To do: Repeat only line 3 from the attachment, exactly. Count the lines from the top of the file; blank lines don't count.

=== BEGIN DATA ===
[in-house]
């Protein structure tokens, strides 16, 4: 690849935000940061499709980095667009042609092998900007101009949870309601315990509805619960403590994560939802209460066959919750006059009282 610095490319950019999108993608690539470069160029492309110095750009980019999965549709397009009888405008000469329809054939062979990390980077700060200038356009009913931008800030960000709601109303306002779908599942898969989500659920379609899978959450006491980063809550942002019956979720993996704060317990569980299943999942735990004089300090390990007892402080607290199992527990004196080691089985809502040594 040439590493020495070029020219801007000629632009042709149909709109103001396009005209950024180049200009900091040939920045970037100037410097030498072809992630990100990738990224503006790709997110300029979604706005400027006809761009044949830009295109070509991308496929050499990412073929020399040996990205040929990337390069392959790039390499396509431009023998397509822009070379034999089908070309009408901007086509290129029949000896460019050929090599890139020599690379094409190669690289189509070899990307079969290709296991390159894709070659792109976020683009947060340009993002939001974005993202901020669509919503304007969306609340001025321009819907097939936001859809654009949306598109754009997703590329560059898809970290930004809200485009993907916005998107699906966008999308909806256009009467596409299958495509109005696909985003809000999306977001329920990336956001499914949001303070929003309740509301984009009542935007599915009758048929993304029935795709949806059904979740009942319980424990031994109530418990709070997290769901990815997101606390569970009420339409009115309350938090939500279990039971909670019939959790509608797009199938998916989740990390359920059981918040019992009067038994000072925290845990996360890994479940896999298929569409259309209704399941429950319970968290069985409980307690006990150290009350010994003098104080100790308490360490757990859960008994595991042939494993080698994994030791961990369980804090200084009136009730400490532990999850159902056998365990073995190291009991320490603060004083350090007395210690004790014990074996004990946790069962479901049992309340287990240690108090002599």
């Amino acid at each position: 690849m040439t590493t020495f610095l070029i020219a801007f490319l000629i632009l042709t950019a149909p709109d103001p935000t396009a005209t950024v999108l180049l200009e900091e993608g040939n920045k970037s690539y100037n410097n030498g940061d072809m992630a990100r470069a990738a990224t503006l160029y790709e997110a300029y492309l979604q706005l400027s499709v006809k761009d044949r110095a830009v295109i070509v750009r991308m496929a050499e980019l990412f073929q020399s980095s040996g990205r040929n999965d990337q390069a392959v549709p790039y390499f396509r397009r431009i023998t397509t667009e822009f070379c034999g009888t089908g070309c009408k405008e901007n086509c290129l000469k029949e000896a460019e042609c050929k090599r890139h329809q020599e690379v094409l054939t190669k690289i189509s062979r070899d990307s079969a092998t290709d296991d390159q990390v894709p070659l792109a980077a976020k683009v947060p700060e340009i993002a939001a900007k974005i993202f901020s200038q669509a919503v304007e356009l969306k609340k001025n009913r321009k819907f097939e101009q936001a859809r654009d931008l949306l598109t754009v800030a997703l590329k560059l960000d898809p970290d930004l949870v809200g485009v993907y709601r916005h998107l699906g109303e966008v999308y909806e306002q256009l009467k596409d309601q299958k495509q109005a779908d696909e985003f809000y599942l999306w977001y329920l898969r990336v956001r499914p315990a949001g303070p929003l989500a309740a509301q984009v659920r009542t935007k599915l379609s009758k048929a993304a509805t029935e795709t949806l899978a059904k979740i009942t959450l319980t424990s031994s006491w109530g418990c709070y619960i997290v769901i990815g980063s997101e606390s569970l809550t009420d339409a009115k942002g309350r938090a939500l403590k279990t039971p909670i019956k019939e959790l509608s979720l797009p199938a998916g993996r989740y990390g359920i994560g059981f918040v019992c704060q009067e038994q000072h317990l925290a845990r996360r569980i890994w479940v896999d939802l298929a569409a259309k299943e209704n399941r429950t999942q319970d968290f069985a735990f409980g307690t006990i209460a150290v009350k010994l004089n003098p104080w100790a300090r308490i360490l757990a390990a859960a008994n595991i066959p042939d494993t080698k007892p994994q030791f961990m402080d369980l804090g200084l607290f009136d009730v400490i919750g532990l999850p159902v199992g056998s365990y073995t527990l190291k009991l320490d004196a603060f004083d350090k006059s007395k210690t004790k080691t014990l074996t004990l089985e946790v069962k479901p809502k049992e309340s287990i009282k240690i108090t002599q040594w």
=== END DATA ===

């Amino acid at each position: 690849m040439t590493t020495f610095l070029i020219a801007f490319l000629i632009l042709t950019a149909p709109d103001p935000t396009a005209t950024v999108l180049l200009e900091e993608g040939n920045k970037s690539y100037n410097n030498g940061d072809m992630a990100r470069a990738a990224t503006l160029y790709e997110a300029y492309l979604q706005l400027s499709v006809k761009d044949r110095a830009v295109i070509v750009r991308m496929a050499e980019l990412f073929q020399s980095s040996g990205r040929n999965d990337q390069a392959v549709p790039y390499f396509r397009r431009i023998t397509t667009e822009f070379c034999g009888t089908g070309c009408k405008e901007n086509c290129l000469k029949e000896a460019e042609c050929k090599r890139h329809q020599e690379v094409l054939t190669k690289i189509s062979r070899d990307s079969a092998t290709d296991d390159q990390v894709p070659l792109a980077a976020k683009v947060p700060e340009i993002a939001a900007k974005i993202f901020s200038q669509a919503v304007e356009l969306k609340k001025n009913r321009k819907f097939e101009q936001a859809r654009d931008l949306l598109t754009v800030a997703l590329k560059l960000d898809p970290d930004l949870v809200g485009v993907y709601r916005h998107l699906g109303e966008v999308y909806e306002q256009l009467k596409d309601q299958k495509q109005a779908d696909e985003f809000y599942l999306w977001y329920l898969r990336v956001r499914p315990a949001g303070p929003l989500a309740a509301q984009v659920r009542t935007k599915l379609s009758k048929a993304a509805t029935e795709t949806l899978a059904k979740i009942t959450l319980t424990s031994s006491w109530g418990c709070y619960i997290v769901i990815g980063s997101e606390s569970l809550t009420d339409a009115k942002g309350r938090a939500l403590k279990t039971p909670i019956k019939e959790l509608s979720l797009p199938a998916g993996r989740y990390g359920i994560g059981f918040v019992c704060q009067e038994q000072h317990l925290a845990r996360r569980i890994w479940v896999d939802l298929a569409a259309k299943e209704n399941r429950t999942q319970d968290f069985a735990f409980g307690t006990i209460a150290v009350k010994l004089n003098p104080w100790a300090r308490i360490l757990a390990a859960a008994n595991i066959p042939d494993t080698k007892p994994q030791f961990m402080d369980l804090g200084l607290f009136d009730v400490i919750g532990l999850p159902v199992g056998s365990y073995t527990l190291k009991l320490d004196a603060f004083d350090k006059s007395k210690t004790k080691t014990l074996t004990l089985e946790v069962k479901p809502k049992e309340s287990i009282k240690i108090t002599q040594w």